|M or N||Infinite|
|O (circle)||Optional, or zero|
Specific numbers in parentheses may also be provided. In this case, the numbers in parentheses take precedence over symbols, and the numbers are always written with the minimum number on the left, and the maximum on the right.
Database Structures Represented by Entity-Relationship Diagrams
Some of the more complex ER Diagrams can be interpreted as follows.
|Parentheses around Entity Name||Composite Attribute||Important measurements that can be completely reconstructed using other entities. These are usually not combined into their own column in the database.||ClassroomID, which is a composite of Building and RoomNumber|
|Double Rectangle||Weak Entity||An entity with a partial key||An apartment that has a unique identifier only when AptNo is combined with BuildingID|
|Dashed Underline||Partial Key||A key that, on its own, is not unique. It can become unique if it is joined to the primary key of the entity to which its weak entity is joined.||AptNo is not unique in the database, but it is unique within each BuildingID|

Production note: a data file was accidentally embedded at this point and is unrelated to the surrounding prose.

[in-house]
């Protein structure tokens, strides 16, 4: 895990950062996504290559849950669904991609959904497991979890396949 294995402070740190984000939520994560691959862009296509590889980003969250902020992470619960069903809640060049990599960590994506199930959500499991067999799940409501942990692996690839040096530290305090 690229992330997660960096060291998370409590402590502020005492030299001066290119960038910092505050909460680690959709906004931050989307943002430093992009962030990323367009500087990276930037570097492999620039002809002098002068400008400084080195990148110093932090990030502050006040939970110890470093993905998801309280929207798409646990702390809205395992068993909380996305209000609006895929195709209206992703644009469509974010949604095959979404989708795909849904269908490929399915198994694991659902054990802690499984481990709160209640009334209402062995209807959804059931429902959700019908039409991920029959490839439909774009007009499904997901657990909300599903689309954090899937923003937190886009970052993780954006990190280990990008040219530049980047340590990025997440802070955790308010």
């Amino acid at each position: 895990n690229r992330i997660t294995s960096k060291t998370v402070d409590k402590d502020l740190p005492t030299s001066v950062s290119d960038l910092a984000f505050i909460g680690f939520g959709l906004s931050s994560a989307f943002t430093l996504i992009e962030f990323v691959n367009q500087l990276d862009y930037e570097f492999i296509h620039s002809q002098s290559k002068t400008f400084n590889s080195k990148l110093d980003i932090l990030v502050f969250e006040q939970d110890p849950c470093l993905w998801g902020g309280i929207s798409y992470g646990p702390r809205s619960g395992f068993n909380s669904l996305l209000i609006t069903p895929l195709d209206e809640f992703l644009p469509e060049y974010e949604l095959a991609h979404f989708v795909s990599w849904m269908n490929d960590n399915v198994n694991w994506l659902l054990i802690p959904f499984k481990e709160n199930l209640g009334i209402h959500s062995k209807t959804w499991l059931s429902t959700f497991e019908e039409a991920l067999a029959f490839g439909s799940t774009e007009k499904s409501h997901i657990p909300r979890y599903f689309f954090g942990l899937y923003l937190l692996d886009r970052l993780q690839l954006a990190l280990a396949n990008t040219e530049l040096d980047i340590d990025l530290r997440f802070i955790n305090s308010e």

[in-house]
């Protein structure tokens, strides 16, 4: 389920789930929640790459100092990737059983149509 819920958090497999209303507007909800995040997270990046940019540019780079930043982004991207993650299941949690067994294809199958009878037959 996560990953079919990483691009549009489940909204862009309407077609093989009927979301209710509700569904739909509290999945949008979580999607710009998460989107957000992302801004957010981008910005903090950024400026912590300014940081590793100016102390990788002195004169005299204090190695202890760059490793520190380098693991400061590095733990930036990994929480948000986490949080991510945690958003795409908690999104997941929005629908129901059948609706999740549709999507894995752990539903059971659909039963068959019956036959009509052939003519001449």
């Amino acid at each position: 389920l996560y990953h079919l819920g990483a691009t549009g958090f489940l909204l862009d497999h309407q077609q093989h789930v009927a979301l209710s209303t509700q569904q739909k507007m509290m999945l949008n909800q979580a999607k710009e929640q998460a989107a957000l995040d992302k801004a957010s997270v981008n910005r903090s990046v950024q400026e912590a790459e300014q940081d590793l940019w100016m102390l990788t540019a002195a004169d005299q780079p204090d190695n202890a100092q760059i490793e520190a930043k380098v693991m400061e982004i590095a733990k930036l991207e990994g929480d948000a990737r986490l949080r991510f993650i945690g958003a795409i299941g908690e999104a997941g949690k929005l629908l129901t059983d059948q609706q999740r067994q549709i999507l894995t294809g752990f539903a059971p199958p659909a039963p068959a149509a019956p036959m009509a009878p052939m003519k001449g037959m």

|Double Diamond||…||Relationship between a weak and a strong entity||…|
The fundamental takeaway is that when the ER Diagram has any of these special symbols, joins must be performed carefully to ensure the keys are unique.
ER Diagrams are distinct from Relational Schemas. Whereas ER Diagrams are used to represent the concepts that database architects implement, they do not represent how a database is actually organized.
To represent how a database is actually organized, a relational schema is used. The critical components of relational schema are:
- Primary Keys, and
- Foreign Keys.
The technical term for tables in a relational schema are “relations.” A relation is the logical idea that serves as the organization for the physical basis for the database. This term comes from set theory.
|Common Name||Technical Term|